Stress has been described as the pressure we experience in situations that threaten our well-being or tax our resources. The stress response is designed to enable us to deal with difficult challenges or to prompt us to get out of a dangerous situation.

Between April 2010 and March 2011, 1.2 million people report an illness caused by or made worse by work, with stress accounting for 400,000 of these reported illnesses. (HSE Labour Force Survey 2010/11)
Furthermore, it is estimated that nearly 10% of the UK's gross national product (GNP) is lost each year due to job generated stress.

In the short term, stress triggers the very protective "fight or flight" response, but a state of continual stress will eventually exhaust the body leading to decreased energy production, blood sugar problems, increased weight gain and reduced immunity.

You or your employees could be at risk if any of the following apply:

  • Excessive workload
  • Excessive caffeine intake
  • Emotional distress from a personal relationship
  • Smoking and social drug use
  • Excessive physical exercise
  • Excessive alcohol consumption

Signs and symptoms of stress include:

  • Chronic fatigue and exhaustion
  • Poor concentration
  • Disturbed sleep or insomnia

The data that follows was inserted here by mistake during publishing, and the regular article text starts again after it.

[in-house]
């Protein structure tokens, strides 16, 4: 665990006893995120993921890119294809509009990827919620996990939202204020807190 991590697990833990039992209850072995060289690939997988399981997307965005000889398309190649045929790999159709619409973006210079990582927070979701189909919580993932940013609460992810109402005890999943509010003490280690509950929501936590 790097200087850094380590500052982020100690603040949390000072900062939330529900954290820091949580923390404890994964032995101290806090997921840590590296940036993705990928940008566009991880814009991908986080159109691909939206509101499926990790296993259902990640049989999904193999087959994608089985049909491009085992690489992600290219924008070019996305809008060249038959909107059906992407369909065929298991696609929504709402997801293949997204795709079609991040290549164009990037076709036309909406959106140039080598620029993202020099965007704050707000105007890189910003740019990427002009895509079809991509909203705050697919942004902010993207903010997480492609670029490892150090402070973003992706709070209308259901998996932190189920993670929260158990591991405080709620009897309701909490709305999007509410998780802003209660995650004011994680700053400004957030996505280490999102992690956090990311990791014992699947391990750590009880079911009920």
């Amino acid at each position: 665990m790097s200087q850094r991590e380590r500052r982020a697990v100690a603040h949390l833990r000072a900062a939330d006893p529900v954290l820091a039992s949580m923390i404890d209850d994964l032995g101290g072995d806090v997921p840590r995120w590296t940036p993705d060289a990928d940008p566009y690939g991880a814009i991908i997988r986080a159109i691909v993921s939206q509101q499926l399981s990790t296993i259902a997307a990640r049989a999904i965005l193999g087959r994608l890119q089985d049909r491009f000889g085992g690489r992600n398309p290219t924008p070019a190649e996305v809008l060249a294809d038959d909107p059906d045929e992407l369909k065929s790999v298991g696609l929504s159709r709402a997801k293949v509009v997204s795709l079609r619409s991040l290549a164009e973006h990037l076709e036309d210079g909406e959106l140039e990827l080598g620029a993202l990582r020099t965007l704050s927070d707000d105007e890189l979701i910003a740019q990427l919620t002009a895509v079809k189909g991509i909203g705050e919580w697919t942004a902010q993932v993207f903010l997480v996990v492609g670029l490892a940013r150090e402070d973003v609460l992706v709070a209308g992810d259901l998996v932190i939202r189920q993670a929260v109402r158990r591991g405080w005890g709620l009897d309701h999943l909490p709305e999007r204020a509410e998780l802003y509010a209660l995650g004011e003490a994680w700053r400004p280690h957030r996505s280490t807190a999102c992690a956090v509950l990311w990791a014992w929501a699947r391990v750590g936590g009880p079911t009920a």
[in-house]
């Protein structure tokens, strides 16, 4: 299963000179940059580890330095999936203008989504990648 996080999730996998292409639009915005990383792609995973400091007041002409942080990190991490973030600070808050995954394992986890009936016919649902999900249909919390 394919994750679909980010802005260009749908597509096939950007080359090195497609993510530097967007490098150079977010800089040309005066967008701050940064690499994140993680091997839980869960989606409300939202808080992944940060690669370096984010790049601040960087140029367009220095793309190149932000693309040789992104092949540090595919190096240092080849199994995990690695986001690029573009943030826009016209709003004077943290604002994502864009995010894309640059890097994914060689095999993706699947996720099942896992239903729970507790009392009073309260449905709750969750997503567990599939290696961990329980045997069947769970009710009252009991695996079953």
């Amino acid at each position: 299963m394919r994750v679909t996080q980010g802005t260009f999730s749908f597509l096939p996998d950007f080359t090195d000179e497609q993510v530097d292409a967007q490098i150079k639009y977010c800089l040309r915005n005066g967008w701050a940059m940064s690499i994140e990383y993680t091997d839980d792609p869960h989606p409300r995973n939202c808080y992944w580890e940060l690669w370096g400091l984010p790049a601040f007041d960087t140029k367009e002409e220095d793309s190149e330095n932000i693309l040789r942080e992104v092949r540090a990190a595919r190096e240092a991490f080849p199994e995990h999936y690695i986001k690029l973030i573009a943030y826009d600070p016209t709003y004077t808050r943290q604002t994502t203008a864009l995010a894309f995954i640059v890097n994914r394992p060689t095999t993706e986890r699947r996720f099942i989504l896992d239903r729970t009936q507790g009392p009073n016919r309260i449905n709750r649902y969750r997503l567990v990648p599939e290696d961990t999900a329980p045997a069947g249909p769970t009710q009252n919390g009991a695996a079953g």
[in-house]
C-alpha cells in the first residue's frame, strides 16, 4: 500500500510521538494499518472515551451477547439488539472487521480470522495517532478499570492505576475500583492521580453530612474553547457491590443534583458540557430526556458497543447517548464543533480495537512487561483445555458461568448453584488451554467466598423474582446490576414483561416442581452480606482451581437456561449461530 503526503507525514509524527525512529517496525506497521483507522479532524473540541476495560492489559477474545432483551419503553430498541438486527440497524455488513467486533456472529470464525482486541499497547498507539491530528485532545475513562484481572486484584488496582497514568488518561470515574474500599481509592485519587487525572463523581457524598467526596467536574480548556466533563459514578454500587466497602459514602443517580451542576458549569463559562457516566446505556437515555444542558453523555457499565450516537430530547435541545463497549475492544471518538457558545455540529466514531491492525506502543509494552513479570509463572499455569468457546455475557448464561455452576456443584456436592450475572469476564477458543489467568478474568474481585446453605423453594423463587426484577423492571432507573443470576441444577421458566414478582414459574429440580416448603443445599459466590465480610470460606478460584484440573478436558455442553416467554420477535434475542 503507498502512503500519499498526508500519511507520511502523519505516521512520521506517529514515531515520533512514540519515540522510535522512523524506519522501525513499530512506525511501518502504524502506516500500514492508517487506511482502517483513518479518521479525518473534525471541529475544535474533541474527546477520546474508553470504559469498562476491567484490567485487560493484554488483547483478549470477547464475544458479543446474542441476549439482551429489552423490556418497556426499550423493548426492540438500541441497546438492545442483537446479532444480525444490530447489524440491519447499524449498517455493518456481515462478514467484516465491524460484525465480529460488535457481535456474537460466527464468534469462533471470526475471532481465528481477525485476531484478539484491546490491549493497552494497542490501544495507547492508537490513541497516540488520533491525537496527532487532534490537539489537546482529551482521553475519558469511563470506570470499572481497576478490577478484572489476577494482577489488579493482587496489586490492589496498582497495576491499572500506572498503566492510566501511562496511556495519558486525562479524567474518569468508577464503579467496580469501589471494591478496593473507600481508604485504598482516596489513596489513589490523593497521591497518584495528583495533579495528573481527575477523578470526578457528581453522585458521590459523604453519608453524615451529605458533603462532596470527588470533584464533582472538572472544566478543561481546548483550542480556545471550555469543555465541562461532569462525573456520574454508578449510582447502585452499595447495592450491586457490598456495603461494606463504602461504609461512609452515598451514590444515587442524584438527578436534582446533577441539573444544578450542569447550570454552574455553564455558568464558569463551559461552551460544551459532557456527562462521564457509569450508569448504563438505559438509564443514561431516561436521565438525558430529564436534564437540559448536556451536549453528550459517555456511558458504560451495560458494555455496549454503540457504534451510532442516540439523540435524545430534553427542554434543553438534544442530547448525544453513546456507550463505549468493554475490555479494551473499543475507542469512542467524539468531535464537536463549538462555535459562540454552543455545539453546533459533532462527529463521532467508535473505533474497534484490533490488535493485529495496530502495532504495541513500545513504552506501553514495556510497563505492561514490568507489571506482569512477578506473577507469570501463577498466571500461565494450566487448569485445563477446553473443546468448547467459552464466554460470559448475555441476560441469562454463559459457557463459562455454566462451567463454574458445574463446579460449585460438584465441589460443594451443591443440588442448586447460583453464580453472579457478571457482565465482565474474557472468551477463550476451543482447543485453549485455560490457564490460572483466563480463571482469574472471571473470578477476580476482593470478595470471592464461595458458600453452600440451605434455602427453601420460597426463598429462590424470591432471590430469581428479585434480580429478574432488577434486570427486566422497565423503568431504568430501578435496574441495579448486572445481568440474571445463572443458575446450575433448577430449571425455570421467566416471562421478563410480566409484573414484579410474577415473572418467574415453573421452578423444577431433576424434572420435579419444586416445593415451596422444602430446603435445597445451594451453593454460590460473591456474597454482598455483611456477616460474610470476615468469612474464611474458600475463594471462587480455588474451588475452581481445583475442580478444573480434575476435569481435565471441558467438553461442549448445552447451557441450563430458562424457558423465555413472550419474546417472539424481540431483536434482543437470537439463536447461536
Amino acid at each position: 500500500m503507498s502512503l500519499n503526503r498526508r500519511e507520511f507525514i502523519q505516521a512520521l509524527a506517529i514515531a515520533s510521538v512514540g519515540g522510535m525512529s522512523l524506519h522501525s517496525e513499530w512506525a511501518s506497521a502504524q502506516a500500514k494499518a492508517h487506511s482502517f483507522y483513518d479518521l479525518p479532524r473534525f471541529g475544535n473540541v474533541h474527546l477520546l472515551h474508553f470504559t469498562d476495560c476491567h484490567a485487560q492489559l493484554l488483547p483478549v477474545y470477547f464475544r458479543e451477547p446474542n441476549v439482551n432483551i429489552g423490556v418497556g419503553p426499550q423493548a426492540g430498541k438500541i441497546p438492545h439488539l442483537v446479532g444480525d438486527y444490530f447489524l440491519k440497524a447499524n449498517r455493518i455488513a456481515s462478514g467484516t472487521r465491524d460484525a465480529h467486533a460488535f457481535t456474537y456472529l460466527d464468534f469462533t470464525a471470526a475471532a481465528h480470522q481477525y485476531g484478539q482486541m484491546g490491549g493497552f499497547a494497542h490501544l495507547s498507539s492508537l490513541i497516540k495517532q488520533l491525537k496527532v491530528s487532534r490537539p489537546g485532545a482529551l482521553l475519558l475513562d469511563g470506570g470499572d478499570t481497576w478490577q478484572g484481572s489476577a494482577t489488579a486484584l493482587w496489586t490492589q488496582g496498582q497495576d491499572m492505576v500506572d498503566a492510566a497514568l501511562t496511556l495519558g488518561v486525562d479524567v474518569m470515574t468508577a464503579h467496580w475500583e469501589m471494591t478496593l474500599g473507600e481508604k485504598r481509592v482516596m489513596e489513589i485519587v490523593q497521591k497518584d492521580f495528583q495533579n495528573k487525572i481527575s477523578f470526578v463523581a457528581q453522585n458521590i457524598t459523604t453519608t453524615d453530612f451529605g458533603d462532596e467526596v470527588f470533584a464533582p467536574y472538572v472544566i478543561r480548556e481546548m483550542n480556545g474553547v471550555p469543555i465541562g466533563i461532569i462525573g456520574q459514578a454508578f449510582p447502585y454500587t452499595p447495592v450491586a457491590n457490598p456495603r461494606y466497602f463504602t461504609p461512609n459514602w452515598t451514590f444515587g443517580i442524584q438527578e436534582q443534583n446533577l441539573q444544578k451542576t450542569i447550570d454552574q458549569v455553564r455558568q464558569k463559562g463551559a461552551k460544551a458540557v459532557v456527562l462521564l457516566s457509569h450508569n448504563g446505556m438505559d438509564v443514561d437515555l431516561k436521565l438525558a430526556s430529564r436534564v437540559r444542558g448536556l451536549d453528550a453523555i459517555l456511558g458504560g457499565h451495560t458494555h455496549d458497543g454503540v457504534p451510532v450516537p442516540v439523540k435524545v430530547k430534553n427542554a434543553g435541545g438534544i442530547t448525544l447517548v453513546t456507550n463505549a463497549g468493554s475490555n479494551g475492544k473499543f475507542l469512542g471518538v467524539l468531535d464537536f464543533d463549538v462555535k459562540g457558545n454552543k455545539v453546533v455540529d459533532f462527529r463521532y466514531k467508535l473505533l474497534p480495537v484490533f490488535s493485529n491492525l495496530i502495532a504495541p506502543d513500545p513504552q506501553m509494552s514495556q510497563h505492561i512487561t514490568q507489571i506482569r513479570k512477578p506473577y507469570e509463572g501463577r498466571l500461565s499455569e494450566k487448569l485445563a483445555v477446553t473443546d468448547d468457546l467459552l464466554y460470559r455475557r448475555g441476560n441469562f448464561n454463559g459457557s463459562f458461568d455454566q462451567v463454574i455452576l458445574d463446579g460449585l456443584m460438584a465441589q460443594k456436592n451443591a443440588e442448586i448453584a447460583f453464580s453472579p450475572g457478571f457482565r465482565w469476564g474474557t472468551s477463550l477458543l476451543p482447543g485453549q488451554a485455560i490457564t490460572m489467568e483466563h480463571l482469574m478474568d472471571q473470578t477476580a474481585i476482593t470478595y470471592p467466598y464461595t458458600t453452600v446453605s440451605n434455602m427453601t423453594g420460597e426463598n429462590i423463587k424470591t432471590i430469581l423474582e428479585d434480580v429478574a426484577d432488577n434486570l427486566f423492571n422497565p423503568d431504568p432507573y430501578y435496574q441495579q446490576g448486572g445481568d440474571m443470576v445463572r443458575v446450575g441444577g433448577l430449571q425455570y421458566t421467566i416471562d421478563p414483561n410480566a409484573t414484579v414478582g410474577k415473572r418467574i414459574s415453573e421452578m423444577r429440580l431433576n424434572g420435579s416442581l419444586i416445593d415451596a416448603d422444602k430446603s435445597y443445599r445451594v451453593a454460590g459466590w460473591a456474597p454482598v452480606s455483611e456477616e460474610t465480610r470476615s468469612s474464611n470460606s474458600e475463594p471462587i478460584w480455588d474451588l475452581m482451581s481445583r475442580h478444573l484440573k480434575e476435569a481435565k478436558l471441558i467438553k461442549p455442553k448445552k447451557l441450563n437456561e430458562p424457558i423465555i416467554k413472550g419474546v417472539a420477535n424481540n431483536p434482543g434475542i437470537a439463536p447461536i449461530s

• Irritability
  • Alcohol intolerance
  • Mood swings
  • Depression
  • Frequent infections
  • Headaches
  • Poor digestion
  • Irritability
  • Poor memory
  • Muscle weakness
  • PMS


When we are poorly nourished, the effects of stress become even more pronounced. Good nutrition is extremely important in helping the body cope with prolonged exposure to stress. Nutrients such as vitamin C, magnesium and zinc can often become depleted during times of ongoing stress. Focusing on a diet that helps to balance blood sugar, support energy production and calm the nervous system can have a profound effect on helping the body cope when exposed to stress.


A healthy lifestyle is fundamental to a healthy body. The following guidelines are general suggestions

  • Stress is never beneficial to your health, therefore identify any areas of stress and adopt more effective time management allowing space for relaxation.
  • Yoga classes or breathing techniques could be helpful. If stress is a serious consideration, counseling or employing a life-manager could be a good idea. If you are exhausted, a break from work or home is essential, you will need time out to recuperate.
  • Regular exercise is beneficial, such as: brisk walking, swimming, cycling, jogging or joining a gym